Challenges of the Horseman LD

As much as I’m loving this system so far, I immediately ran into some issues.

First, because Horseman is a Japanese company, their support is practically non-existent in the US. Since I got my LD system on eBay, it did not include a manual of any kind. When I requested one through the Horseman USA website, I got no response. I contacted them twice over four weeks through their online form, and I got nothing even though they say they’ll respond within 24hrs. There is no phone number or any other contact info that I could find. After tons of digging, I finally stumbled across this: Horseman LD for DSLRs
I was able to finish building my system based on the information presented there, but it’s more marketing material than it is instructional/informational.

Second, I found that I had difficulty using PocketWizards with this system. Landscape, it works just fine. But when I want to shoot in portrait orientation, the L-frame actually prevents me from rotating the body with anything mounted to the flash mount.
Large Format Camera Horseman LD pocketwizard_challenges


In order to overcome that, I had to tether my PocketWizard via PC sync. Therein lies another problem (with the D800 specifically). The D800’s PC sync port is on the front of the body. Well, on the LD system, there’s a “cross bar” that connects the F-mount adapter to the L-frame, which sits right in front of the D800’s PC sync and remote terminals.



So, not only can I not use a standard PC to 3.5mm cable (because the PC connector sticks out too far), I also can’t connect my wireless trigger remote while in portrait orientation! Fortunately, I found a PC to hotshoe cable with a PC male connector that is just shallow enough to fit into the gap between the body and the “cross bar,” so at least I can use my PocketWizard in portrait orientation.
Large Format Camera Horseman LD pocketwizard_solution

Sadly, this still leaves me without a remote trigger. It’s a bit of an annoyance, but I can still trigger the camera via Lightroom while tethered. While not essential, I’d grown used to wireless triggering, so it’s still a bit frustrating.

Which leads me back to the lack of support. I can’t even complain to the company or make a suggestion!

Lastly, the F-mount isn’t completely locked in. When you mount a lens onto your DSLR, there’s a *click* and the only way to remove the lens is by pressing the lens release and twisting. The Horseman LD doesn’t lock in completely, so removing the body from the system doesn’t require you to press the lens release. You can simply twist it off. This poses some possible expensive accidents if one isn’t careful. Once it’s on, it stays on fairly well, but it requires some care when rotating the camera between portrait to landscape orientations.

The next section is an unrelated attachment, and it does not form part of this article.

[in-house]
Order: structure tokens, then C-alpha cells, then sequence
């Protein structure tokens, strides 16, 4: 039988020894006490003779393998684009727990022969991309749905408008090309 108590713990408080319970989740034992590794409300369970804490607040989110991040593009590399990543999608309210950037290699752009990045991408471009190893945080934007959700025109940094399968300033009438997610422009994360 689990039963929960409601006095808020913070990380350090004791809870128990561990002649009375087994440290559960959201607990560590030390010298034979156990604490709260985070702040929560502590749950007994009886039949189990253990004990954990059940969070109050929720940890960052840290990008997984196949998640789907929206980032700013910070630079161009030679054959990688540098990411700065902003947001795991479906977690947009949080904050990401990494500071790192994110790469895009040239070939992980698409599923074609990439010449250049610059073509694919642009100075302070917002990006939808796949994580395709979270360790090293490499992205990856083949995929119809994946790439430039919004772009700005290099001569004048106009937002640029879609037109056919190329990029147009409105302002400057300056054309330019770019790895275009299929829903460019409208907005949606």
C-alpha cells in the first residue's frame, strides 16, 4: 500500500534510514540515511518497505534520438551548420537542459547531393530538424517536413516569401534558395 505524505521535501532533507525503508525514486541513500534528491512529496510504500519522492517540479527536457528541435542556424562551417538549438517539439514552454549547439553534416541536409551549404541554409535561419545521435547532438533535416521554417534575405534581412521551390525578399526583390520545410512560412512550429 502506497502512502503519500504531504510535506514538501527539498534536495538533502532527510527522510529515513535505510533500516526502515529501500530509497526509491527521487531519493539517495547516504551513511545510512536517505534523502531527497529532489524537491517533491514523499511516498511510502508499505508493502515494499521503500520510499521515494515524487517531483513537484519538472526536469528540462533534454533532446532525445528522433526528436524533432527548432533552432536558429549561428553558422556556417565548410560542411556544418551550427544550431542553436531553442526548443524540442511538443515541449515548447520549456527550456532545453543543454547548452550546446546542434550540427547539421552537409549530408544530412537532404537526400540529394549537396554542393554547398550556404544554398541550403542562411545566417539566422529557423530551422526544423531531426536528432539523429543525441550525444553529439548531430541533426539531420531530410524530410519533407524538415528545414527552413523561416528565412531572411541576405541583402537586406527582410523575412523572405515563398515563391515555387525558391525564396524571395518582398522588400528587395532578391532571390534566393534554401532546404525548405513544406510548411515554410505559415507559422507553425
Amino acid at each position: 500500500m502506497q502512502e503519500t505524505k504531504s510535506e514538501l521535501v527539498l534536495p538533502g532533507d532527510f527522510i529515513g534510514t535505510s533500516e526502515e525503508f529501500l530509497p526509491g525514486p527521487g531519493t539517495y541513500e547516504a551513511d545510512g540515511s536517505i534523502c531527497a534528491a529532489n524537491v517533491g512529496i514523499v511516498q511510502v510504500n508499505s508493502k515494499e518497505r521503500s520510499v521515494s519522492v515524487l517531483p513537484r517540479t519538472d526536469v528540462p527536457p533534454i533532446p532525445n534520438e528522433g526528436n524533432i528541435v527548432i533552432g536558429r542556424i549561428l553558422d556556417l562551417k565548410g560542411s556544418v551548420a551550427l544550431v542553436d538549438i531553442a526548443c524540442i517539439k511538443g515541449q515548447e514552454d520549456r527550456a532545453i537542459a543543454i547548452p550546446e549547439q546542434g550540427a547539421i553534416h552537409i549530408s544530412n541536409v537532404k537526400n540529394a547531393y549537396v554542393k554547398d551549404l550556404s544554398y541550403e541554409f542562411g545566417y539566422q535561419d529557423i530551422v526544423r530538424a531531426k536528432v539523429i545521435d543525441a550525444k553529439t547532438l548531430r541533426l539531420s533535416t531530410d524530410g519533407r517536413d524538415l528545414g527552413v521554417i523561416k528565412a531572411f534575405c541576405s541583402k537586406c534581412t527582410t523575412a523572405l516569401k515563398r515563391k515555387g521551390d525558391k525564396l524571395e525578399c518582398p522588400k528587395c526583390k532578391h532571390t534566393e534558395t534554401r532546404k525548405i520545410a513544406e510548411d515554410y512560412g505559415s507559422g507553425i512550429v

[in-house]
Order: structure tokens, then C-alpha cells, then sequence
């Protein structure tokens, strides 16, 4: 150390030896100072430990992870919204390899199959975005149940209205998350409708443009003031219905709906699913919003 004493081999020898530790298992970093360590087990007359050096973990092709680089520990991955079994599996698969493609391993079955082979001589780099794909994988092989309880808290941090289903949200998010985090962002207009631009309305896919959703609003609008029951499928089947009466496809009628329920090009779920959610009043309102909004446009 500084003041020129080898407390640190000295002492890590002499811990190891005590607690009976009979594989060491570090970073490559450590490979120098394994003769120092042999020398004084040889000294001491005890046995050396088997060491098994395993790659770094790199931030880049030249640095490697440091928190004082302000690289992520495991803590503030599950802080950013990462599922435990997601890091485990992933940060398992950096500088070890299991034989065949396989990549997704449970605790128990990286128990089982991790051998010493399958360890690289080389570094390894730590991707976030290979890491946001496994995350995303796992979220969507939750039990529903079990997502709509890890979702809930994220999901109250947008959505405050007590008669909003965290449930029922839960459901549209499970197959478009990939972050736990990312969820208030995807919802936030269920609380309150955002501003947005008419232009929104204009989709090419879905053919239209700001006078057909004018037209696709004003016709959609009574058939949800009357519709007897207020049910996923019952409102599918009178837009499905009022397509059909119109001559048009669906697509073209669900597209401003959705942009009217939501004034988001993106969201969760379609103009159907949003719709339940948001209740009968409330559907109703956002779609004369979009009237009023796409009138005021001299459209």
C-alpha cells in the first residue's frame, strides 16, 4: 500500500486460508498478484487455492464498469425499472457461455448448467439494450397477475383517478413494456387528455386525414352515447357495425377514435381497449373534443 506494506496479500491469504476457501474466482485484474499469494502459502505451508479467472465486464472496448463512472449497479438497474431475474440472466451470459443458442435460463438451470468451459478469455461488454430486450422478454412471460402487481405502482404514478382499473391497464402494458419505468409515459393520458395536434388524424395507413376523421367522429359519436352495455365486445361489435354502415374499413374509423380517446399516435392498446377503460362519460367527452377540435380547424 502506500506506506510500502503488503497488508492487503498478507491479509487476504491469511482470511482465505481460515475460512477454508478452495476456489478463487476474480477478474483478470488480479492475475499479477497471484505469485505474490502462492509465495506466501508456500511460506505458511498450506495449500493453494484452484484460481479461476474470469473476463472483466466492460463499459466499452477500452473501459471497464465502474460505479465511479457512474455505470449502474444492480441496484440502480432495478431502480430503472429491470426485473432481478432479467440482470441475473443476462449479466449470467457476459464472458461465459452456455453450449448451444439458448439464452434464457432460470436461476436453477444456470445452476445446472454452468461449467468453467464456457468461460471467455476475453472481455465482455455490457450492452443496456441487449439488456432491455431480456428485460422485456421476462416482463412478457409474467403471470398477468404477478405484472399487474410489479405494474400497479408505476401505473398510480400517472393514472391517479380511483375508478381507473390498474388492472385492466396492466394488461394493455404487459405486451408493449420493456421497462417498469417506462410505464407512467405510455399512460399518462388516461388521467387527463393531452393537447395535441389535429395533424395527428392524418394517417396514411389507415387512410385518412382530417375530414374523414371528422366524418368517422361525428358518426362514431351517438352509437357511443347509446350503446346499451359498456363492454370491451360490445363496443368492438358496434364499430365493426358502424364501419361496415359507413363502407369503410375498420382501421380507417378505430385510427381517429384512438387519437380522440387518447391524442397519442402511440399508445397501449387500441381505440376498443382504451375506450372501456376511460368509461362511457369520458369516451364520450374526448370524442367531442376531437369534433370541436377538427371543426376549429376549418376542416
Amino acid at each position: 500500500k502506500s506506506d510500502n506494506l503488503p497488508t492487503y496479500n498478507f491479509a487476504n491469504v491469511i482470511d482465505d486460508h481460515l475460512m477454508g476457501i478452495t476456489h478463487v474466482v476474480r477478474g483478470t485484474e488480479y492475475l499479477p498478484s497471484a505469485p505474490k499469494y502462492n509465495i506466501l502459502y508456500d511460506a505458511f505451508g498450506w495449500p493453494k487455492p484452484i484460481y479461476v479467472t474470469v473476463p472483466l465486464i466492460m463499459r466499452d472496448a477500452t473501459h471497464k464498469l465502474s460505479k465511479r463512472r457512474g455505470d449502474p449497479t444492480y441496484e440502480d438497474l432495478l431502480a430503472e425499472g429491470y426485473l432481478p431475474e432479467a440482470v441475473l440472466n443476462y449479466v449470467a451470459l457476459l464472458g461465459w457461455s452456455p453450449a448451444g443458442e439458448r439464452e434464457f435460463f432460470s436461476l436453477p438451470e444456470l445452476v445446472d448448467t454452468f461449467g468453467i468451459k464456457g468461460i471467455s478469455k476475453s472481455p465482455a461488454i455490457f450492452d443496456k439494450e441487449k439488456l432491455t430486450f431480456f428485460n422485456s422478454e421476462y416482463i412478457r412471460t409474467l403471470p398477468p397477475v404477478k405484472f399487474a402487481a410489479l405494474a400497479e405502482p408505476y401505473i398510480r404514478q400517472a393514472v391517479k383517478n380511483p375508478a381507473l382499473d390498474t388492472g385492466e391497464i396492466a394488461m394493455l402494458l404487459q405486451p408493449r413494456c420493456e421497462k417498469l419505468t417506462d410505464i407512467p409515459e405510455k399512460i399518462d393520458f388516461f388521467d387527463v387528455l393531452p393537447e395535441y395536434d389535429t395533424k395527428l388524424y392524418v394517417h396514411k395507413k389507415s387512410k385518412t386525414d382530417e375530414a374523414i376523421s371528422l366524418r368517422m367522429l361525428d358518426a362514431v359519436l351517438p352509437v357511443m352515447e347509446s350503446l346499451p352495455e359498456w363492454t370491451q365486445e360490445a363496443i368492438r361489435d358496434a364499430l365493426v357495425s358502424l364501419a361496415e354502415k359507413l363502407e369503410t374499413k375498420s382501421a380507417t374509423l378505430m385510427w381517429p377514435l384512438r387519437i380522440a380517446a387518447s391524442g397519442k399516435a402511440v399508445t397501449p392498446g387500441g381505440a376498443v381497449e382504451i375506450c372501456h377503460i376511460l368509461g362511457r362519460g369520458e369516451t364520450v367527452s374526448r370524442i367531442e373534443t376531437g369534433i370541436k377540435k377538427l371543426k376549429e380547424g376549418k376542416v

Closing Thoughts

The Horseman LD system for DSLR is, as I discovered, far from perfect. But for the price and with a couple of work-arounds, it is an amazing piece of equipment. I’m very impressed with the build quality and the fluidity of the movements. There is nothing sloppy about the construction of the unit. A couple of oversights which is frustrating, but nothing sloppy.

As mentioned above, the system will also allow me to upgrade to a 4×5 digital back simply by replacing the bellows, a relatively inexpensive upgrade all in all. So, this system gives me a lot of room for growth. I don’t feel locked into shooting DSLR with this system, and I can look forward to going beyond what I’m currently doing.

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16 responses on "Large Format Camera Build: Horseman LD for Nikon, a Review and Setup Tutorial"

  1. Hi Tim
    I know this thread is like 2 years old and I just hope someone still following this because I would need a bit of help building my system, I have a couple of questions and after a couple of weeks of research I came to the conclusion that virtually any 4×5 camera can be used with a DSLR attached of course with the right adapters and a bit of work around, is that correct??

    If yes I have an old Toyo View camera sitting in its original box and a couple of Mamiya 645 format lenses that I can use (Mamiya 80mmm f/2.8 Lens and Mamiya 150mm f/4.0 Lens) to be precise, also I have a Mamiya mount and a Fotodiox 10-LA-4×5-NIK-P2 Nikon Mount Graflok Adapter but I saw that for your rig you have the D800 attached straight to the bag, I’m saking you this because after I put everything together in my system I get a very extreme close up view and I’m not getting any infinity focus and also even with the front and rear very close together the effect I’m getting is similar to what you get using bellows extension rings.

    I’m doing something wrong with this build? or it’s supposed to be like that please note that the fotodiox adapter separates my camera from the bag by about an inch.

    I need some help with this please.
    Also a friend of mine is giving me a Horseman LE camera as a gift but I see that the one you’re using is a different model, I honestly like better the Horseman for this than the Toyo one that I own, please let me know if it work, I’m planning to sell my Toyo and keep the Horseman LE.
    Thank you so much.

    • Hi Nuurs. From what I understand, yes… generally you can rig a DSLR to just about any View Camera. That said, there are a couple things to consider.

      Does your View Camera have geared movements? If not, you’re going to have a hard time fine tuning focus & focal plane.